Teachers' blog

2017年4月5日(水)

【Passing the buck】

Ben
 
(Contributed by Ben)
 
Hello. Today, I’m going to talk about a few phrases to do with avoiding responsibilities, or not doing your duty.
 
1. To pass the buck
 
When you ‘pass the buck’, you say ‘this isn’t my responsibility.’ Someone else can solve this problem. If someone blames you, and you blame someone else, and make them deal with the consequences, you’re ‘passing the buck’.
 
2. The buck stops here
 
This is related to ‘passing the buck’. It means ‘I won’t pass the buck. I will take responsibility. I will fix it myself, or take the blame’.
 
3. To buck a trend
 
This is another ‘buck’-related phrase, but its meaning is quite different. If you do something different to the normal ‘trend’, you’re bucking the trend. If everyone starts to grow their hair long, and you have a very short hair-cut, you’re bucking the trend. If your company’s products are all selling badly, but one is selling very well, that one is bucking the trend. (This phrase isn’t really about responsibility)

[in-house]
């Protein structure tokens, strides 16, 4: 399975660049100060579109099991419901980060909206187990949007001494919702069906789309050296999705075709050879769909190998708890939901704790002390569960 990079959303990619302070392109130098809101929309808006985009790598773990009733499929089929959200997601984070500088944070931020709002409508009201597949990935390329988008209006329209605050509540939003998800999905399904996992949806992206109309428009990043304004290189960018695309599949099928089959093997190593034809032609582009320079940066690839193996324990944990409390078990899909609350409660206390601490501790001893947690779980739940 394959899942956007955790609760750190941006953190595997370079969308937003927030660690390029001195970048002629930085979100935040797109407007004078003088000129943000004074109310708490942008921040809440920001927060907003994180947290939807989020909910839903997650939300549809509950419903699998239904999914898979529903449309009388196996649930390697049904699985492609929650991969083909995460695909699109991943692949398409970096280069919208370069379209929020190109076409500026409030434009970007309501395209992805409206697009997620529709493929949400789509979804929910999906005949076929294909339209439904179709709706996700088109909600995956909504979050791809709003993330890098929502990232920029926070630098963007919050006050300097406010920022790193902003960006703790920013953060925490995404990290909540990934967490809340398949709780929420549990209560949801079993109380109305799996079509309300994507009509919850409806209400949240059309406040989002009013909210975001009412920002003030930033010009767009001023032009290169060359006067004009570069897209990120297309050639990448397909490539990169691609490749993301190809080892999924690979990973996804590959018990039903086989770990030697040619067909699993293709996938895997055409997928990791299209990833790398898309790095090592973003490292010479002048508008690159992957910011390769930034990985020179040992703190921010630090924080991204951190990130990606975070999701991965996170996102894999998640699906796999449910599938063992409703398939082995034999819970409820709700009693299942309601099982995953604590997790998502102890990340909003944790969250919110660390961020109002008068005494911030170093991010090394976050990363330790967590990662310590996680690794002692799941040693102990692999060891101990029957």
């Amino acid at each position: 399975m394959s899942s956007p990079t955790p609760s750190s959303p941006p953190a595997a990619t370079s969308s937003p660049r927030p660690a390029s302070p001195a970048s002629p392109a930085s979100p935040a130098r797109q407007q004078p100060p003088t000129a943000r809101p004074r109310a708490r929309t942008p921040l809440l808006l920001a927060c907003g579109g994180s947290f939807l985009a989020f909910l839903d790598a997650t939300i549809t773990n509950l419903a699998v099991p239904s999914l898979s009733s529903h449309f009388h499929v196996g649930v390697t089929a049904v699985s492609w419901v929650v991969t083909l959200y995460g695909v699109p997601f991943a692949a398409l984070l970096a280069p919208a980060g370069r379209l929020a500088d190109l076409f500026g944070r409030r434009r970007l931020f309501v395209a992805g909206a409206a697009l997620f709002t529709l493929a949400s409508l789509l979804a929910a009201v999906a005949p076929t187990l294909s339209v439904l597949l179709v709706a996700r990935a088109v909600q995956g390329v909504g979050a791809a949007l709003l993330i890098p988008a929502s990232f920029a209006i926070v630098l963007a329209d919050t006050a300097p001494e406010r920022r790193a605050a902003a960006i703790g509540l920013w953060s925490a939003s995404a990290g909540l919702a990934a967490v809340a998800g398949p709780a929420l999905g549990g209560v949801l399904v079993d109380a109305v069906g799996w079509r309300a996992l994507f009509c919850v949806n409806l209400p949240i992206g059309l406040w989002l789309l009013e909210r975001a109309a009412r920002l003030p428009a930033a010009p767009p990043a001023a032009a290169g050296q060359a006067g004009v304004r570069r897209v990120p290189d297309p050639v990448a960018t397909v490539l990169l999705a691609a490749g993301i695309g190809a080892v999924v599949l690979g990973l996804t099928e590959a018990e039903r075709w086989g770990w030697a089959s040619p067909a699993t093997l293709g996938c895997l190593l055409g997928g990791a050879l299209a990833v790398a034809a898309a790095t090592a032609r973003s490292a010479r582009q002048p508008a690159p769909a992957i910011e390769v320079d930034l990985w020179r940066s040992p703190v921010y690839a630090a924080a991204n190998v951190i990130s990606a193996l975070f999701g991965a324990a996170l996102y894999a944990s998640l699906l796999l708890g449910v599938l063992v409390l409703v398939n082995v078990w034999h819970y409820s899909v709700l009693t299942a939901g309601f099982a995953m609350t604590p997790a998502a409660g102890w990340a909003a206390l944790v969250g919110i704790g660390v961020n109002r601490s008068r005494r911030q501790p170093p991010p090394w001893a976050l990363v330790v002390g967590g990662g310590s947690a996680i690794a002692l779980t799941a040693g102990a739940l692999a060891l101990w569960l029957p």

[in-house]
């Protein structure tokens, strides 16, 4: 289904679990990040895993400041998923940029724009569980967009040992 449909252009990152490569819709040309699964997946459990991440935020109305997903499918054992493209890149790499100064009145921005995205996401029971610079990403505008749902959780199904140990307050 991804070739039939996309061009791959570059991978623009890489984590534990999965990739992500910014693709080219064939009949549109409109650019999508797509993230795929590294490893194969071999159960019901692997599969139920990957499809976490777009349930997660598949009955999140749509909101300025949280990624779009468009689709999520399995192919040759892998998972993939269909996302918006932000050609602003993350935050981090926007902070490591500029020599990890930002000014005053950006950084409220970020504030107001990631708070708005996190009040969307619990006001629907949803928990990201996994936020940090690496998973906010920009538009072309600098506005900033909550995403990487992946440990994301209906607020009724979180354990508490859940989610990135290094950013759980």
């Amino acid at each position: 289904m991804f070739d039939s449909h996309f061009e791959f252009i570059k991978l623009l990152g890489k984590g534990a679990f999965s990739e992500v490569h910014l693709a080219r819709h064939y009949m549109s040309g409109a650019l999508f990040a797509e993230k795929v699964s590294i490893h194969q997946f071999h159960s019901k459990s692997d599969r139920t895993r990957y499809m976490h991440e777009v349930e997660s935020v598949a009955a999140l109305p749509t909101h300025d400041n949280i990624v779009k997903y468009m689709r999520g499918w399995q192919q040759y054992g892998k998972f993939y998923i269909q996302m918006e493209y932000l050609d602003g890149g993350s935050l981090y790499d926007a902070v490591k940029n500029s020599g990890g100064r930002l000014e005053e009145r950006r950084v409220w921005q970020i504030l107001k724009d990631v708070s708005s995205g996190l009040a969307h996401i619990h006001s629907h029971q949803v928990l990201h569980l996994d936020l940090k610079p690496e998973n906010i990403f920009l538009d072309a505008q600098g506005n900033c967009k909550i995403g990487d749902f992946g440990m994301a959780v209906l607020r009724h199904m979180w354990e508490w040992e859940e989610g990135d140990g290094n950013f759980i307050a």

4. To duck your responsibilities.
 
To ‘duck’ means to move your head down lower. If you are tall, you need to duck before you walk through a small doorway (or you will bang your head). To ‘duck your responsibilities’ means you avoid your responsibilities – as if you lowered your head, so the responsibilities would miss you. If you go on vacation during the busiest work month, you’re ducking your responsibilities.
 
5. To dodge a bullet
 
This is slightly similar, but it doesn’t relate to situations. If you nearly join a company, but then change your mind, and later you hear that the bosses at that company are very unpleasant, you could say ‘I dodged a bullet there!’ because you avoided a situation that would have been terrible.
 
Next time, I’ll continue this list with comments about ‘shirking’ and ‘skiving’.
 

 
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